Crab Task Force Gear Committee

Tuesday, July 31, 2018, 12:00pm

UNO Advanced Technology Center 

2021 Lakeshore Dr., STE 210

New Orleans, LA 70122

 

AGENDA

 

I.              Call to Order

II.            Pledge of Allegiance

III.   To Discuss the Derelict Crab Trap Removal Program

IV.   Public Comment

V.     Set next meeting

VI.     Adjourn 

 

The meeting will be held in compliance with Louisiana’s Open Meetings Law as defined by Louisiana R.S. 42:11, et seq.  The public is invited to attend.  To listen in to the meeting via webinar register at:  https://attendee.gotowebinar.com/register/4995745822342261249

The Department of Wildlife and Fisheries is charged with managing and protecting Louisiana's abundant natural resources. For more information, visit us at www.wlf.louisiana.gov, on Facebook at www.facebook.com/ldwffb or follow us on Twitter @LDWF.

To sign up for LDWF commercial fishing alerts sent as text messages or as emails, visit http://www.wlf.louisiana.gov/signup.For press inquiries please contact Rene LeBreton, 504-286-8745 or rlebreton@wlf.la.gov

The Louisiana Department of Wildlife and Fisheries is committed to accommodating all reasonable special requests regarding access to our meetings. Please direct all sign language interpreting services or other accommodation needs to rlebreton@wlf.la.govat least 72 hours prior to the meeting date.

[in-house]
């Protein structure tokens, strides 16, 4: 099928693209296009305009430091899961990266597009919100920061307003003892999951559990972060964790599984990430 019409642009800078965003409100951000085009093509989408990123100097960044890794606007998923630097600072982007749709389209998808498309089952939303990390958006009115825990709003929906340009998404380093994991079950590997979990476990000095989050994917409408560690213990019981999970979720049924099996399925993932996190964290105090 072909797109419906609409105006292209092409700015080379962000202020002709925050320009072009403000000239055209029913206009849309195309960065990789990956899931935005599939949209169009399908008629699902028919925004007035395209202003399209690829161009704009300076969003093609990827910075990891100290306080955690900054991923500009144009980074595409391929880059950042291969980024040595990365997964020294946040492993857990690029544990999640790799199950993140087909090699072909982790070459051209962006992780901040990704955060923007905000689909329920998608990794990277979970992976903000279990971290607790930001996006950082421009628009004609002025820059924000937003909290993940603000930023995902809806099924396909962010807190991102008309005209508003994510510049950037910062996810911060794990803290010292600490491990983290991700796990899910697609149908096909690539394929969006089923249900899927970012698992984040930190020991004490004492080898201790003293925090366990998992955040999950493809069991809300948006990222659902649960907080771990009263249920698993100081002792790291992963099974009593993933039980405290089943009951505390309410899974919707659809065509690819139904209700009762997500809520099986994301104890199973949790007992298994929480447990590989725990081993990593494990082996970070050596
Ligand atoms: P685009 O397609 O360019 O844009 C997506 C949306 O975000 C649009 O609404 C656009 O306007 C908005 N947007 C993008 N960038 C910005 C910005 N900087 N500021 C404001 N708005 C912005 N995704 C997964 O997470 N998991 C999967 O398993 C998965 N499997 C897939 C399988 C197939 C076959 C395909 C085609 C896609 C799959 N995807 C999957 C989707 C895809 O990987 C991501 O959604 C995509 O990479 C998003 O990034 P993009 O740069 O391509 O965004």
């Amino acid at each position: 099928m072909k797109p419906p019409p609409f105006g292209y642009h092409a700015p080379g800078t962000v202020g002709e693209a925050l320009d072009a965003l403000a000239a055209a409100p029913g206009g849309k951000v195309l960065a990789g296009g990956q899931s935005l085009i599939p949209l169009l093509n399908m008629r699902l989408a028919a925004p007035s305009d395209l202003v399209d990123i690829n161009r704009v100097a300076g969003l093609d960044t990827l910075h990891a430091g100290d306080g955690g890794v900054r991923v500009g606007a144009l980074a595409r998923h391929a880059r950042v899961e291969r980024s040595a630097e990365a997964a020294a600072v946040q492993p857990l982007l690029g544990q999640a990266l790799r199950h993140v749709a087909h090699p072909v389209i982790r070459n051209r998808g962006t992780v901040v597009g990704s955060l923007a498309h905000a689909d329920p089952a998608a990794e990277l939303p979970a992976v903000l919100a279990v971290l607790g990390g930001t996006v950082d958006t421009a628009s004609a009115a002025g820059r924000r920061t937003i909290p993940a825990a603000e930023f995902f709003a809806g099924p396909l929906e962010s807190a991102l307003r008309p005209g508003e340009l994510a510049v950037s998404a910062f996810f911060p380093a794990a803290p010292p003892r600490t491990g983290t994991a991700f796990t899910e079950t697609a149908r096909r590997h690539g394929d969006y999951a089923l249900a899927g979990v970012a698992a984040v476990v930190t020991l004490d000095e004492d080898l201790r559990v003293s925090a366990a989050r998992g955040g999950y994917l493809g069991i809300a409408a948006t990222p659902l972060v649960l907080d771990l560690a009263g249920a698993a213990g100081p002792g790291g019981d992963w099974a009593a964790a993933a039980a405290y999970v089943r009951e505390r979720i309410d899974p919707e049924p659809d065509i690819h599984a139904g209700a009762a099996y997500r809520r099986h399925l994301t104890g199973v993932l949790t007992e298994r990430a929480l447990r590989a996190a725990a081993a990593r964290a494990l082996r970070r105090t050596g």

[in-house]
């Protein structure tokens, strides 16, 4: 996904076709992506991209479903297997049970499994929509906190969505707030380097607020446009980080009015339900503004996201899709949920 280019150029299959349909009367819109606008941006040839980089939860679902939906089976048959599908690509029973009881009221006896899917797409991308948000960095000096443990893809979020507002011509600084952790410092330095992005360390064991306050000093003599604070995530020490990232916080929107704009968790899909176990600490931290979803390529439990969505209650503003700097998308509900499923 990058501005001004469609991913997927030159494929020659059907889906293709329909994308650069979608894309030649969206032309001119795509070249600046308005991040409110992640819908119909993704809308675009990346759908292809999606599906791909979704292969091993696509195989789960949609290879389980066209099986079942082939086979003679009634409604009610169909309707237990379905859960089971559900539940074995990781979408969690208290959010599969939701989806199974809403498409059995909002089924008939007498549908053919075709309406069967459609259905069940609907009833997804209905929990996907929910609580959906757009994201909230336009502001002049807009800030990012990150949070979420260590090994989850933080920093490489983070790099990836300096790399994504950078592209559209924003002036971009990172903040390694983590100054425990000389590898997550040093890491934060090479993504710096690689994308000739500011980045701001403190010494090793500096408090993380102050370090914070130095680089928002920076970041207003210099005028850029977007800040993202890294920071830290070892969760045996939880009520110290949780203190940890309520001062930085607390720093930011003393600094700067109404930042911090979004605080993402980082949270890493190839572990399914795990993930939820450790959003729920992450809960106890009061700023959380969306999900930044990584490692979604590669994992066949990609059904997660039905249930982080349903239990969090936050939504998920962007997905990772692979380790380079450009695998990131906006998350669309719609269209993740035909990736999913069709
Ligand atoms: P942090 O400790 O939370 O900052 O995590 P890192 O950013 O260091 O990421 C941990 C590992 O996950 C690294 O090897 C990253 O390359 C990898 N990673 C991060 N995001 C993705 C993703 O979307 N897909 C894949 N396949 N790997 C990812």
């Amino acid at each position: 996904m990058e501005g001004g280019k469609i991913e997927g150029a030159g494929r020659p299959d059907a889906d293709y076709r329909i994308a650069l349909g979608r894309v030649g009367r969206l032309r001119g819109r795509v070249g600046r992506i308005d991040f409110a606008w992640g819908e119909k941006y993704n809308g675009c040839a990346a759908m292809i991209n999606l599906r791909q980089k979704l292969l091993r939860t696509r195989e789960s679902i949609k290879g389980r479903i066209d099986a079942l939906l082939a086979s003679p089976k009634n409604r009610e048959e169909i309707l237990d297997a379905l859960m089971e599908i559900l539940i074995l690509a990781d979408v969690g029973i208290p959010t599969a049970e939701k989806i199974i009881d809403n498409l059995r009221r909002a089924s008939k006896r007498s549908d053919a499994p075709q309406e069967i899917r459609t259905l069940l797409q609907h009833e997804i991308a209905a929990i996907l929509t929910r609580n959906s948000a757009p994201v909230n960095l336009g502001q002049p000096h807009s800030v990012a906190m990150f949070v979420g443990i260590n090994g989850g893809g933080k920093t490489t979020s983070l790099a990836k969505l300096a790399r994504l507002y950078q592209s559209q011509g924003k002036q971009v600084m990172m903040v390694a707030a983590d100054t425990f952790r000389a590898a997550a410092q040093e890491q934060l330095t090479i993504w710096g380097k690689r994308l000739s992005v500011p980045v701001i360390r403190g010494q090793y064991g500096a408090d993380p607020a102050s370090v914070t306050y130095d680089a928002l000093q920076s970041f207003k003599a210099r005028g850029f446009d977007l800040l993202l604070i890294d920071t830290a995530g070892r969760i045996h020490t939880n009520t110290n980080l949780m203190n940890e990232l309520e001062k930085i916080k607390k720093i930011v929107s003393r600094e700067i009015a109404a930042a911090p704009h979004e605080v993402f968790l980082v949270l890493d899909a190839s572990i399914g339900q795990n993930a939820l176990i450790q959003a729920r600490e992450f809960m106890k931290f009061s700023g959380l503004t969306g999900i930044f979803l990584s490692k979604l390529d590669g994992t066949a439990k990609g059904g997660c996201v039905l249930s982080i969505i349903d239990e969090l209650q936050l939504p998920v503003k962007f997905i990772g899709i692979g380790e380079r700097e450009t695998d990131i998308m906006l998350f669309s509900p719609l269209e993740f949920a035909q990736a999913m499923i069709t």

Public Oyster Seed Ground Vessel Permit Appeals Board to Meet July 30

Release Date: 07/26/2018

The Public Oyster Seed Ground Vessel Permit Appeals Board will meet on Monday, July 30, 2018. The meeting will convene at 9:00 a.m. in the second-floor conference room of the University of New Orleans’ Advanced Technology Center located at 2021 Lakeshore Drive in New Orleans.  

Agenda items for the meeting of the Public Oyster Seed Ground Vessel Permit Appeals Board are as follows:

1.             Roll Call of Board Members

2.             Approval of Agenda

3.             Approval of Minutes from April 24, 2018 Meeting

4.             Hearing of New Renewal Permit Appeals

a.     Goimir Zupanovic

b.     Mauricio Blanco

5.             Receive Public Comments

6.             Set Next Meeting Date

7.             Adjournment

This Board was established by Act 922 of the 2008 Regular Legislative Session for the purpose of hearing appeals of vessel permit denials by LDWF. Act 922 requires that anyone commercially harvesting oysters on the public oyster seed grounds and reservations, except those in Calcasieu Lake, must do so from a vessel holding a public oyster seed ground vessel permit issued by LDWF. 

The meeting will be held in compliance with Louisiana’s Open Meetings Law as defined by Louisiana R.S. 42:11, et seq.  The public is invited to attend.

For more information, please contact Ty Lindsey at 225-765-2387 or tlindsey@wlf.la.gov.  

Louisiana Bald Eagle Population Shows Growth According to Latest Nest Survey Conducted by LDWF

Release Date: 07/26/2018

Nesting bald eagle.